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Monday, October 17, 2011

Steve Hewlett, the Media Show and the question nobody in the media can answer

Radio Four's Media Show is currently one of the best things on the network. That's probably because its presenter, Steve Hewlett, is the best broadcast interviewer working anywhere. He's done enough homework to be able to get an interviewee to explain the key points of what are increasingly complex stories and yet when he slips the stiletto between the ribs he doesn't seem to be doing it maliciously.

I just caught up with a recent edition where he interviewed The Guardian's Director of Digital Engagement about the practicalities and ethics of their new Facebook alliance and the new editor of The Independent, Chris Blackhurst, about press regulation, Johann Hari and the future of the paper.

When he asked "Do you think the Independent will still be here on paper in five years?", the editor said that this was difficult to predict, which is a pretty remarkable answer if you think about it.

A John Humphreys would not have been able to let that answer go by without mocking the inability of the newspaper to be able to see its own immediate future. He would have repeated the question in a number of different ways while the editor shifted from foot to foot and eventually muttered something about having to speak to his superiors.

Hewlett didn't bother. He knows that the media is the land of vanished certainty. To pursue the question would only have tempted Blackhurst to make something up. I'm very glad he didn't.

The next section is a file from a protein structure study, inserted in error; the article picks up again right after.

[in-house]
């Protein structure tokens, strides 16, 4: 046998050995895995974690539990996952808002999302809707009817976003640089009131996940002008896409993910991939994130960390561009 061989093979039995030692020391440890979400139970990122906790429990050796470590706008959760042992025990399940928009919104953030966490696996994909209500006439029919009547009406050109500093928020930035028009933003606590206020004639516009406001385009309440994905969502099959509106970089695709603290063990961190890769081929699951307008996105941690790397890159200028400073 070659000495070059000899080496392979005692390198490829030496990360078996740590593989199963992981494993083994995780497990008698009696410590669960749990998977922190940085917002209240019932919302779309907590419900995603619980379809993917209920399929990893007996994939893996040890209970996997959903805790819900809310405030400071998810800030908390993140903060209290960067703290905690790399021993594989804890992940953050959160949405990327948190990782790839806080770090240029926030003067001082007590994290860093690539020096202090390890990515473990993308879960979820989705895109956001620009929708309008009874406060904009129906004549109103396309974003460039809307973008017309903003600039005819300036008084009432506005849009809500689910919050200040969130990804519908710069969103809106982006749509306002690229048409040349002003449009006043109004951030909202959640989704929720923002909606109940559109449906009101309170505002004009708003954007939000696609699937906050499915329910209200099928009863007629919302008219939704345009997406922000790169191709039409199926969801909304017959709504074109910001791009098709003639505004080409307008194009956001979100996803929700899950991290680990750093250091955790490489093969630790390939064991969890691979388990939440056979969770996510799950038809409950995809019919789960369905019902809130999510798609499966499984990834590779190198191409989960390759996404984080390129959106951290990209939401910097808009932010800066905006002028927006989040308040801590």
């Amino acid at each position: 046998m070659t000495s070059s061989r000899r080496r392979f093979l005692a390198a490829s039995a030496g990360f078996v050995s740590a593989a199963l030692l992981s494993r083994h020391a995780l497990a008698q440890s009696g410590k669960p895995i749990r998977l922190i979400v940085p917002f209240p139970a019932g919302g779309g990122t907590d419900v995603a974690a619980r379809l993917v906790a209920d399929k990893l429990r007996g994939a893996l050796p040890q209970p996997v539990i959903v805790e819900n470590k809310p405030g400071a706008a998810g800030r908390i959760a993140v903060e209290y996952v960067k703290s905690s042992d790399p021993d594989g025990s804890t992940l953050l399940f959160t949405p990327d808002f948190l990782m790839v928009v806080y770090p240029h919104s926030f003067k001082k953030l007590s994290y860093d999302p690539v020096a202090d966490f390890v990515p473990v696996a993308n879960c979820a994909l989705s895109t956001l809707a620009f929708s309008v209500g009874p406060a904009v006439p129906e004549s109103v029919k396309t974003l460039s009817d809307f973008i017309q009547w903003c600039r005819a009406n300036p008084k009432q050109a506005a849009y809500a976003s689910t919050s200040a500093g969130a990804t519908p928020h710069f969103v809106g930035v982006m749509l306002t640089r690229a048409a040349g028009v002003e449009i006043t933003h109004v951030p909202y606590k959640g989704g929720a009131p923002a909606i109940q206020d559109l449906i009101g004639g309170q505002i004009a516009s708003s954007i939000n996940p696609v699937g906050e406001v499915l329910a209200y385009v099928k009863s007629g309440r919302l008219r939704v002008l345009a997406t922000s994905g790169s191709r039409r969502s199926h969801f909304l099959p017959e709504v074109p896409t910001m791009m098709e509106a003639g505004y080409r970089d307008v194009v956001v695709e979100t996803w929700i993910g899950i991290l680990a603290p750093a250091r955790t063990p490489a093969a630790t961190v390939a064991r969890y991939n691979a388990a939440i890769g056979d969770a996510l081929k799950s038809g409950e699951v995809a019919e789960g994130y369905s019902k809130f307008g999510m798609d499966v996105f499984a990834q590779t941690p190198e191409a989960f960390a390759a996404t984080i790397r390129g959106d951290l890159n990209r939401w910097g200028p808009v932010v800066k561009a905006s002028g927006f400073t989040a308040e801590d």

3 comments:

  1. I think we're all finding the Paxman/Humphries interrogation approach very tiring now; it's like playing against Arsenal - everyone knows how to nullify them, thus preventing the blows from landing.

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  2. The most gob-smacking item on that excellent podcast was the revelation that the BBC pays (sic) BSkyB something like £10 million per year for "re-transmitting" BBC's entire output. And most Sky viewers spend more than 50% of their viewing hours "consuming" the BBC items in their paid-for "packages".

    A little late in the day it appears Mark Thompson is "raising the issue" of their biggest competitor (who is out-bidding the BBC for major sporting events) being PAID to include the World's greatest TV and Radio channels in their packages.

    Make THEM pay the BBC £50m per annum for all this quality stuff and lets see how the sums add up then.

    My dander, which is normally borderline comotose, is well and truly up!!!

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  3. Totally agree about the very irritating ego of Humphries. I switch off when he does his set piece 'big' interview of the day, as it is so predictable, and a waste of the valuable short time he has to elicit some useful information.

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